Overlapping bottom navigation bar despite 100vh in iOS Safari

»100vh« may not behave as expected for some mobile browsers and the bottom of your content will be partially hidden behind the browser’s bottom bar (i.e. below the »fold«).

First of all, let’s have a look at the issue by checking out the following example. It’s a simple page with 2 absolutely positioned boxes in the top left corner (.top) and the right bottom corner (.bottom). These boxes are wrapped within an element (.container) with a width of 100vw and a height of 100vh. You may have something similar in your project, such as a fullscreen modal/lightbox with a header/footer.

<!DOCTYPE html>
    <meta charset="utf-8">
    <meta name="viewport" content="width=device-width, initial-scale=1">
    <div class="container">
      <div class="top">
      <div class="bottom">

    *:after {
      box-sizing: border-box;
      margin: 0;
      padding: 0;
      border: 0;

    .container {
      position: relative;
      width: 100vw;
      height: 100vh; /* This is where it gets interesting */

    .top {
      position: absolute;
      top: 0;
      left: 0;
      border: 1px solid red;

    .bottom {
      position: absolute;
      bottom: 0;
      right: 0;
      border: 1px solid blue;

This should span accross the full viewport, right? Well, in the left screenshot below, you can see that in iOS Safari the bottom navigation bar actually overlaps your content, i.e. your content is below the »fold«—although you may have expected that it’s not part of the viewport.

In the right screenshot, you can see how one would expect the layout to be. The container spans between the top address bar and the bottom navigation bar.

This is a well-known issue and unfortunately intentional, as it prevents other problems, as Benjamin Poulain explained in his reply to a WebKit bug ticket regarding this issue.

This is completely intentional. It took quite a bit of work on our part to achieve this effect.

The base problem is this: the visible area changes dynamically as you scroll. If we update the CSS viewport height accordingly, we need to update the layout during the scroll. Not only that looks like shit, but doing that at 60 FPS is practically impossible in most pages (60 FPS is the baseline framerate on iOS).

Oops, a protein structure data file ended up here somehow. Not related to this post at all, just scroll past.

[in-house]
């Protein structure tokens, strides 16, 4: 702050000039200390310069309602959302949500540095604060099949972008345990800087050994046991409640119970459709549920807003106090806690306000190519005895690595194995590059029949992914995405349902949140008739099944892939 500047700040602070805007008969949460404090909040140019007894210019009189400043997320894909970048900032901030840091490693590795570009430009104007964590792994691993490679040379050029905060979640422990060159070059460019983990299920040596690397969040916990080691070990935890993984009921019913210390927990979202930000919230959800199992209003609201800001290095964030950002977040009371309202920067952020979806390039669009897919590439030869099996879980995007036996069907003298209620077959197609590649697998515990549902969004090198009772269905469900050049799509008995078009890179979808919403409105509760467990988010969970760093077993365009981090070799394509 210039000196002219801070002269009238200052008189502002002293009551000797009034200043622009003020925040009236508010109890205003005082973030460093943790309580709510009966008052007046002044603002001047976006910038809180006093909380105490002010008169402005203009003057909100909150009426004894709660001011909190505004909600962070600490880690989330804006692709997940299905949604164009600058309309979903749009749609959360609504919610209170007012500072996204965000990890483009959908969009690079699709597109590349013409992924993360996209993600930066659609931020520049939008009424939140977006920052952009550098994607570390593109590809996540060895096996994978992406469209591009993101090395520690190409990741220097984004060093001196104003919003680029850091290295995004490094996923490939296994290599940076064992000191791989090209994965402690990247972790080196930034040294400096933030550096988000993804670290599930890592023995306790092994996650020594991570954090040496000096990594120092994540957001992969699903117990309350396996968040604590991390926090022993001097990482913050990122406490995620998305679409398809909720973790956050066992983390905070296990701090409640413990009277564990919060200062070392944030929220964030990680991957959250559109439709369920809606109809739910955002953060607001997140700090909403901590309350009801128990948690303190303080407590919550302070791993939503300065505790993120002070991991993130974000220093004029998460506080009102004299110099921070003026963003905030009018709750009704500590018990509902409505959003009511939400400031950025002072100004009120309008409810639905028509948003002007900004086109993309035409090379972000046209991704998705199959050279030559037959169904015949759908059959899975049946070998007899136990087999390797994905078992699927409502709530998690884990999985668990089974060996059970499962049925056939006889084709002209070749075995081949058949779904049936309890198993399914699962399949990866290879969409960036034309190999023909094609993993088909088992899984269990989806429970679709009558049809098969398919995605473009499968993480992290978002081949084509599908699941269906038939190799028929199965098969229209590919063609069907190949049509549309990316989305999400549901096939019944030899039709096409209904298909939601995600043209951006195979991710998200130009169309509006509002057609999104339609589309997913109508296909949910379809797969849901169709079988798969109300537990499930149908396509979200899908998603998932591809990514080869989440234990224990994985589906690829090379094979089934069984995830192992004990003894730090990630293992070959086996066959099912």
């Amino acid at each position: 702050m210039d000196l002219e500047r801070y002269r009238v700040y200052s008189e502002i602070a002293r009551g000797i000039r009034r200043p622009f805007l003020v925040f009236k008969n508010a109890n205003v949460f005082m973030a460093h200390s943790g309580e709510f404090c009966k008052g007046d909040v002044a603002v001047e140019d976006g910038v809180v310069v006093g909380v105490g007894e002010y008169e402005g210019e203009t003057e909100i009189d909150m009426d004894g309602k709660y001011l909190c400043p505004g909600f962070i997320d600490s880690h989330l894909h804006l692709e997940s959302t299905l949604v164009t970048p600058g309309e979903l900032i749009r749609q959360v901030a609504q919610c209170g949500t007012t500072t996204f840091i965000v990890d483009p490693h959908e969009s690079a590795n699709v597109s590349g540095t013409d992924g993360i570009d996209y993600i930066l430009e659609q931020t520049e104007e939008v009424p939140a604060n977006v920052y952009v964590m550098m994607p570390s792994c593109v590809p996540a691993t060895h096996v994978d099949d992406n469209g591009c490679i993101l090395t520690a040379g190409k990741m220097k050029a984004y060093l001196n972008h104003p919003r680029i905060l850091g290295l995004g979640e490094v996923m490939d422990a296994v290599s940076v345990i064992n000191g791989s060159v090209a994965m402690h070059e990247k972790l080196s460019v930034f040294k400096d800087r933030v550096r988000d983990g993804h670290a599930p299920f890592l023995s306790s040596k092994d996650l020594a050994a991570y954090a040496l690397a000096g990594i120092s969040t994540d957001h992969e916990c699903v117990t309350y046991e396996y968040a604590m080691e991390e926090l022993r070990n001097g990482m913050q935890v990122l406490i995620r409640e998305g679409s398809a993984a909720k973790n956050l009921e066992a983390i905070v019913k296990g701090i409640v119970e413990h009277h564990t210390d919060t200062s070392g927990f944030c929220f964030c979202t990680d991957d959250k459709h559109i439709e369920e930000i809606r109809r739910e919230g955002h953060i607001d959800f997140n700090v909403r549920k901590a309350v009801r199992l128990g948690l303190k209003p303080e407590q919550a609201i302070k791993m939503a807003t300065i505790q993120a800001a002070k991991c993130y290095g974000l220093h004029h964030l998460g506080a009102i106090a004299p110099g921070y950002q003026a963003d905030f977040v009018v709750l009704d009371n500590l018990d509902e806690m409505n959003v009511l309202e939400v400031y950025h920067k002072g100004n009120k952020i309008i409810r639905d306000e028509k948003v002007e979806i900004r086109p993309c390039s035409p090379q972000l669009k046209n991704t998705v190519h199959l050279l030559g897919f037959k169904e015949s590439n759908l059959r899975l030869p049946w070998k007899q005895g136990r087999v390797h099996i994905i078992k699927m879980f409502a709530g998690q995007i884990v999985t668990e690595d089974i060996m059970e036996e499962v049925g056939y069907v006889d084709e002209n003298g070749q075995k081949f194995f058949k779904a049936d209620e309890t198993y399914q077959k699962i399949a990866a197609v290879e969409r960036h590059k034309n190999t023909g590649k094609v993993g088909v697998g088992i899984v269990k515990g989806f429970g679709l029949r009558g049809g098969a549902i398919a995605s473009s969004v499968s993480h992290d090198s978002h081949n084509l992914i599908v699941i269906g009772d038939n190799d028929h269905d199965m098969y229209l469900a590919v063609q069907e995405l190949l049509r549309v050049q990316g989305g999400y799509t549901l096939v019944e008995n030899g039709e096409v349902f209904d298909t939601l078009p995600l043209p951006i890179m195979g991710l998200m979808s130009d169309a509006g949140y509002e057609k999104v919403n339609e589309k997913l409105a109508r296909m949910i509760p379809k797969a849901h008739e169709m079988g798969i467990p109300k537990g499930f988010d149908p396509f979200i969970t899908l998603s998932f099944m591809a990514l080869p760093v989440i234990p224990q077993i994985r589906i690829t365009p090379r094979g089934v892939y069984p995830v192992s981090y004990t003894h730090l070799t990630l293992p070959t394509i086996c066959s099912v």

It is hard to show you the "looks like shit" part, but imagine as you scroll, the contents moves and what you want on screen is continuously shifting.

Dynamically updating the height was not working, we had a few choices: drop viewport units on iOS, match the document size like before iOS 8, use the small view size, use the large view size.

From the data we had, using the larger view size was the best compromise. Most website using viewport units were looking great most of the time.

So, it’s not a bug—and no fix is planned for this.


Luckily, this doesn't have to be the most depresssing answer ever. How do we go on from this? There’s a couple of solutions.


Depending on your use case, it may be enough to simply use 100% instead of 100vh, especially for fixed/sticky elements (as 100% will be relative to the »real« viewport).

However, if your element is nested somewhere in the DOM, this may not work out (as 100% will be relative to the parent elements which are only as tall as the content they contain). And that may have been the motivation why you wanted to use 100vh in the first place.

stretch / -webkit-fill-available

Intrinsic and extrinsic sizing is a new CSS functionality that extends the sizing properties with keywords that represent content-based »intrinsic« sizes and context-based »extrinsic« sizes. This allows CSS to more easily describe boxes that fit their content or fit into a particular layout context.

One of these keywords is stretch which formerly was known as fill, fill-available, and its prefixed spin-offs -moz-available and -webkit-fill-available. We can make use of this functionality and because CSS skips over style declarations it doesn’t understand, we can implement fallbacks for all of these possible implementations.

.container {
  height: 100%; /* Fallback */
  height: -moz-available;
  height: -webkit-fill-available;
  height: fill-available;
  height: stretch; /* Latest specification */

(Hint: Autoprefixer will compile stretch to -webkit-fill-available and -moz-available automatically.)


JavaScript is always the »last stronghold« for stuff that’s not possible with pure CSS. Using CSS variables, you can pass the value of window.innerHeight into your CSS and update this variable every time the viewport is resized.

const updateViewportHeight = () => {
  document.documentElement.style.setProperty('--viewport-height', `${window.innerHeight}px`);

window.addEventListener('resize', updateViewportHeight);


In your CSS, you can consume this variable as follows.

:root {
   --viewport-height: 100%;

.container {
  height: 100vh;

  @supports (height: var(--)) {
    height: var(--viewport-height);

If you can’t use CSS variables in your project (e.g. due to browser support concerns), you can also update the height of your affected elements directly from within your script.

const container = document.querySelector('.container');

const updateViewportElements = () => {
  container.style.height = `${window.innerHeight}px`;

window.addEventListener('resize', updateViewportElements);



Unfortunately, there isn’t a one-size-fits-all solution for this issue. You should try the aforementioned solutions top down and be very conscientious with your cross-browser/cross-device testing.